In January 2013, Yahoo! began offering users of its email service the option to access their messages via Hypertext Transfer Protocol Secure (or ‘HTTPS’ for short) sessions. This feature had been long called for by security-conscious webmail users.
The introduction of HTTPS (which was initially optional) was welcomed, because it implemented full encryption for all data sent between users’ devices and Yahoo!’s mail servers.
A year has passed and Yahoo! are now making HTTPS the default setting for all of its mail users, joining both Outlook.com and Gmail, which have both done so for several years.
Here’s what it means to us all.
It’s good news, because nothing changes. HTTPS will not impact deliverability, image rendering or the ability to track click-throughs and opens. Yahoo!’s servers will not alter any aspect of the email being sent or received – they’ll just make sure it reaches its intended destination under the upmost security.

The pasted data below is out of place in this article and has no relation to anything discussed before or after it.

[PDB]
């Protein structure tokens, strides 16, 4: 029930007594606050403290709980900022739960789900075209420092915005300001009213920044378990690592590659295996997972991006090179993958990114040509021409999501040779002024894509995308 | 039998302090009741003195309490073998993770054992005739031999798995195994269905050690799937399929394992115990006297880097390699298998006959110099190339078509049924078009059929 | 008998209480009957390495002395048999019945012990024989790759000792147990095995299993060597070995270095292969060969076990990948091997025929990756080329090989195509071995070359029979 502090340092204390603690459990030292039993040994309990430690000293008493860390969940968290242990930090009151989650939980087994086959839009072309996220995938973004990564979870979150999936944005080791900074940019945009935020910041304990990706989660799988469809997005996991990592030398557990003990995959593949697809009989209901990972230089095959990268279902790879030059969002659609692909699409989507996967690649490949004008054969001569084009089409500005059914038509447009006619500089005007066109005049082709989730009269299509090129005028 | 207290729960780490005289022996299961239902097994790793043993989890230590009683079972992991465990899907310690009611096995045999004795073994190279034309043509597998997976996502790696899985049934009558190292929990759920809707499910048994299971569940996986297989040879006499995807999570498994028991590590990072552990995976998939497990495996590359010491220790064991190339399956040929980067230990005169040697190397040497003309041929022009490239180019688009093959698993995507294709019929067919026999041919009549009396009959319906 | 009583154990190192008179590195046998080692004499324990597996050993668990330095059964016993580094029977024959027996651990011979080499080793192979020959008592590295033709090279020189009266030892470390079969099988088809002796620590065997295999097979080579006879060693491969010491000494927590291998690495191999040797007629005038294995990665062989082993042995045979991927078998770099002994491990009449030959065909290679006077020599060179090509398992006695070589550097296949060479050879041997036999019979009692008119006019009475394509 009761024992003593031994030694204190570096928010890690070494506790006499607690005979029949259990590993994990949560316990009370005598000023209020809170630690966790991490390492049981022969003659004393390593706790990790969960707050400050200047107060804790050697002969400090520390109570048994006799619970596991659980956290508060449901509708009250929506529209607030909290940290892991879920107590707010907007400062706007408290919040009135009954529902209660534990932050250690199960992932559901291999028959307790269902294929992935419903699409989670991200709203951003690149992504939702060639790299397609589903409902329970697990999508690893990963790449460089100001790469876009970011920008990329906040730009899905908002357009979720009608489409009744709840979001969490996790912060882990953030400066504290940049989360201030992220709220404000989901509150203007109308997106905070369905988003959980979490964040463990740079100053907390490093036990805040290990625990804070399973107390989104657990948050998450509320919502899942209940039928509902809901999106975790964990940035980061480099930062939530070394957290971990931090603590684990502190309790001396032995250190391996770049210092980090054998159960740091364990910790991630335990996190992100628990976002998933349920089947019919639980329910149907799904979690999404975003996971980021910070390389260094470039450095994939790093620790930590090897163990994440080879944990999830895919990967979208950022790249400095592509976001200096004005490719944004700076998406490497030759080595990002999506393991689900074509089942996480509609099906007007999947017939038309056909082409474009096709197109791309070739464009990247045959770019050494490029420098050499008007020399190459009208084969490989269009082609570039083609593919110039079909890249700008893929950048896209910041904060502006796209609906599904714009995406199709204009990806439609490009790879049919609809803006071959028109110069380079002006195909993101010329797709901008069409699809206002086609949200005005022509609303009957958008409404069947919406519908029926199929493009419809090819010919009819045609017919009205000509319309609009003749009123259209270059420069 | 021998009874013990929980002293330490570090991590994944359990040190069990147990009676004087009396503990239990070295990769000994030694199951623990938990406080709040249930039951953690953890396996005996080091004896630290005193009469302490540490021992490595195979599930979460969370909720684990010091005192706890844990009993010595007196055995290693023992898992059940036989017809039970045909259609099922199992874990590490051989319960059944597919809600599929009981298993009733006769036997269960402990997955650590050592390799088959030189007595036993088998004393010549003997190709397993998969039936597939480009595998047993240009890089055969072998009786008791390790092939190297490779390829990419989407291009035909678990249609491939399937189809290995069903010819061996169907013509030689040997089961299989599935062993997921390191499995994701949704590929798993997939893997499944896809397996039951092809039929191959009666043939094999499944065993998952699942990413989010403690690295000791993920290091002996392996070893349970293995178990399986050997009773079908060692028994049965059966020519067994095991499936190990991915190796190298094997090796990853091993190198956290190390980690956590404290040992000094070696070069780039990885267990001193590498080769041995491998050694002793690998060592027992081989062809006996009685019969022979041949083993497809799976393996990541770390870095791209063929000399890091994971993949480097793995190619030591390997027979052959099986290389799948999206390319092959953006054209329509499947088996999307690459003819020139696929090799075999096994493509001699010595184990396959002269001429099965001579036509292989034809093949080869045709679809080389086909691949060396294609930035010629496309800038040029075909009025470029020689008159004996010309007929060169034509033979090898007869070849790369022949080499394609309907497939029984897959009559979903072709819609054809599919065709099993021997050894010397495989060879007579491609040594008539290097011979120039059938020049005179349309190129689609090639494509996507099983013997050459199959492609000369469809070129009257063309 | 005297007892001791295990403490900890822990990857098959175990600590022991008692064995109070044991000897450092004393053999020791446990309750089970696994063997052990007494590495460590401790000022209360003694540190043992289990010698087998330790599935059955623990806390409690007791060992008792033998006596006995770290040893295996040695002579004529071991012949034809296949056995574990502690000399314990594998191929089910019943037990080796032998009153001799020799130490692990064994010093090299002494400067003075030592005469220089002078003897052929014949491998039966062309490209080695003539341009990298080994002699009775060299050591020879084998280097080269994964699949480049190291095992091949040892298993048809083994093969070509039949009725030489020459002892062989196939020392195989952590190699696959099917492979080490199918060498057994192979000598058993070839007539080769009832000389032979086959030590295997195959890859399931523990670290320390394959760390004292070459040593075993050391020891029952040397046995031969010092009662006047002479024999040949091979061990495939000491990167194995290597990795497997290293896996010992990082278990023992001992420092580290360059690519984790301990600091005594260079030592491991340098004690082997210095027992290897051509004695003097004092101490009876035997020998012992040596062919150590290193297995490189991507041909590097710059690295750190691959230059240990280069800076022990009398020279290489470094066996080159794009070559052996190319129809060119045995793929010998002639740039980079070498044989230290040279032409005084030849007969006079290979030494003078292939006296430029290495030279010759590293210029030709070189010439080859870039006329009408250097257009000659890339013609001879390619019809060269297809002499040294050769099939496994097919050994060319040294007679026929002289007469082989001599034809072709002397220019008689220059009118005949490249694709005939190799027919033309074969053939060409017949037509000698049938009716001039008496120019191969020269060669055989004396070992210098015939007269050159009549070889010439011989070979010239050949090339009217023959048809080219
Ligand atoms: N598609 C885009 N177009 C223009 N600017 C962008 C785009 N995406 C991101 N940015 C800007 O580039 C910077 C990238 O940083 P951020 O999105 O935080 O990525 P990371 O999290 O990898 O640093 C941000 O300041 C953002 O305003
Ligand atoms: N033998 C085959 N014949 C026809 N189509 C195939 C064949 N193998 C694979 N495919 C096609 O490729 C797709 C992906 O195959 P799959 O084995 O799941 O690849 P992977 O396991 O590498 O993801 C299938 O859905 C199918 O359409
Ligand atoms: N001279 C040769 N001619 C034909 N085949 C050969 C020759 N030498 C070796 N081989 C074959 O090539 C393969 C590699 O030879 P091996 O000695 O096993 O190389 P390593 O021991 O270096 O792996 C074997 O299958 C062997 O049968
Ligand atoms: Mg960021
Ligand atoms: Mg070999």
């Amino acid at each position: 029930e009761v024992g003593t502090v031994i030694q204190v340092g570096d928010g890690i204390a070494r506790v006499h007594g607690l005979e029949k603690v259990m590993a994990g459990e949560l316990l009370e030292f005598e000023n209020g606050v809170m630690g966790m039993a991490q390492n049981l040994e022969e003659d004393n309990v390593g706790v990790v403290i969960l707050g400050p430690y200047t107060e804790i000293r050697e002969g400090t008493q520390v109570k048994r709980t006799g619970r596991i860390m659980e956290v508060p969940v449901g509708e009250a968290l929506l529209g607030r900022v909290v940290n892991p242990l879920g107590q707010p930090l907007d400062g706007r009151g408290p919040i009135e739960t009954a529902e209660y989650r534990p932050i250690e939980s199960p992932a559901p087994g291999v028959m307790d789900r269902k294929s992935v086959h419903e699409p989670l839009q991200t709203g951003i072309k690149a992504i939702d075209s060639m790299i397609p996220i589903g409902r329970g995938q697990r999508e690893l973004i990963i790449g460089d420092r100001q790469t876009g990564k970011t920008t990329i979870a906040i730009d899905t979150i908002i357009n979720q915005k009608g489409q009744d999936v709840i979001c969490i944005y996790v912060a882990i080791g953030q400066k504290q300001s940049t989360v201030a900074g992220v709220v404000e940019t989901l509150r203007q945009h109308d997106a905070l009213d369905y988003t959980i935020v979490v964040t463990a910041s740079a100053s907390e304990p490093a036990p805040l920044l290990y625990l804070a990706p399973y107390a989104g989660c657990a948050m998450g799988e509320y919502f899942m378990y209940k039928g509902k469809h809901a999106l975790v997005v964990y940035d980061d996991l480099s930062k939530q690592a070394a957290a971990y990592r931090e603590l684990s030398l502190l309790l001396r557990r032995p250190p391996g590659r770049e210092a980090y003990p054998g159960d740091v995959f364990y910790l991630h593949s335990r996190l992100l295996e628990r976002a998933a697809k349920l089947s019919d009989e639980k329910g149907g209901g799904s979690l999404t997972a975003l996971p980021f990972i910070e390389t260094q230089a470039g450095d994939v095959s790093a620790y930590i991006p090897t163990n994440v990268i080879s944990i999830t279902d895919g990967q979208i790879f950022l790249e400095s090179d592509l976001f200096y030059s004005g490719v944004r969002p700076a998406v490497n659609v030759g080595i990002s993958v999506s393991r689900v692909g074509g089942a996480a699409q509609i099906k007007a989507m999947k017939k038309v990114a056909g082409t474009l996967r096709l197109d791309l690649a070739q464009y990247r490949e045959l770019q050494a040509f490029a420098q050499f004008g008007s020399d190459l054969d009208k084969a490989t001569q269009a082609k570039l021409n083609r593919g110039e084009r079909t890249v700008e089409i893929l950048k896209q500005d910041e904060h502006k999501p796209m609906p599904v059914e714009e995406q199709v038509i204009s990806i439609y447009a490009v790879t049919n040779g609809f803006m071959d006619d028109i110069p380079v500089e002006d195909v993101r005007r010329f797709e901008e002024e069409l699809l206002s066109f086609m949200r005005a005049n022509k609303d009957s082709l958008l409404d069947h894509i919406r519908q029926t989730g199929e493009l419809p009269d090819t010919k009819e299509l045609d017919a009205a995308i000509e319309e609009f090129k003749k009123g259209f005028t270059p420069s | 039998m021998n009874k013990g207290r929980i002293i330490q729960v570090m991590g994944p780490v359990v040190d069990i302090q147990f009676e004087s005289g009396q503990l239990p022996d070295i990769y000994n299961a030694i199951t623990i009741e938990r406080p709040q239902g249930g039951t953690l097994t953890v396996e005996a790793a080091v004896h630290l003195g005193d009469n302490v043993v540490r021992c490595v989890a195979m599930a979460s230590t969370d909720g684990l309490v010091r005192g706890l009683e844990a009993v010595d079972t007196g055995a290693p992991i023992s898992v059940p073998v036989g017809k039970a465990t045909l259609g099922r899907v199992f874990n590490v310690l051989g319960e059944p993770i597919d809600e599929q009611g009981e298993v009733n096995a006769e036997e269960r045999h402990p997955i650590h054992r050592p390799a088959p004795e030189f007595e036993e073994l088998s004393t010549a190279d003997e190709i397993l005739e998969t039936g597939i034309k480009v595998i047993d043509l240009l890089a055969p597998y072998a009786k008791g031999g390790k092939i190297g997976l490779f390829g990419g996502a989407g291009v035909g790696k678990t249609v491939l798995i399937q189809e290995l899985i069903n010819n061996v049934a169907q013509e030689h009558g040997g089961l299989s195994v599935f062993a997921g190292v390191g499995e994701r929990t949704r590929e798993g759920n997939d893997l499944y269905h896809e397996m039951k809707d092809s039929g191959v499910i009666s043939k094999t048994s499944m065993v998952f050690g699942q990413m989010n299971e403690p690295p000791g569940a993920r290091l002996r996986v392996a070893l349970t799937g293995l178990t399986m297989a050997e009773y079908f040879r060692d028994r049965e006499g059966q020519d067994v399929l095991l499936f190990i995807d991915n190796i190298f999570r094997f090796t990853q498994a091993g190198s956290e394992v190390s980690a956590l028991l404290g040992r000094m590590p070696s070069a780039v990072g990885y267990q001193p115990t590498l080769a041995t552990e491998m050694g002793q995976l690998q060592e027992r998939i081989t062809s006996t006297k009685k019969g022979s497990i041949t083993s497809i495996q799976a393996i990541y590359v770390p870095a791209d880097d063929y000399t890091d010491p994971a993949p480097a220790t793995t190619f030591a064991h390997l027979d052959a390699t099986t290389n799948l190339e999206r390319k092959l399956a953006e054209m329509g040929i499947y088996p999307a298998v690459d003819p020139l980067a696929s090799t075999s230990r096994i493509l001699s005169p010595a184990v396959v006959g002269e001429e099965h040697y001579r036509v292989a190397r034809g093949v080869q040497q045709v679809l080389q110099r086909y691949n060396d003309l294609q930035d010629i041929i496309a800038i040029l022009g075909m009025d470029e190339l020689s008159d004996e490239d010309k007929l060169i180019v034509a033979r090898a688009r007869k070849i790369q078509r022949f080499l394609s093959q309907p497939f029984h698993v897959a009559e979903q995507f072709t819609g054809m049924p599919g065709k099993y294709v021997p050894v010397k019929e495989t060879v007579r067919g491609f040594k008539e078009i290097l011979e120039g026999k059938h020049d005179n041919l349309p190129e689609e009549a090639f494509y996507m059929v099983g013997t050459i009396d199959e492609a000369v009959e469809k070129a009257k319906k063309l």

Yahoo! Mail users
For the holders of Yahoo! email addresses, the changes are nothing but good news. With data security so firmly in the spotlight, the introduction of an industry-standard encryption method simply means that email messages are less likely to be compromised by prying eyes. When you take into account that 51% of all email is now opened on mobile devices, the locations and networks on which messages are received vary wildly from one hour to the next. HTTPS ensures that the user is protected during their journey.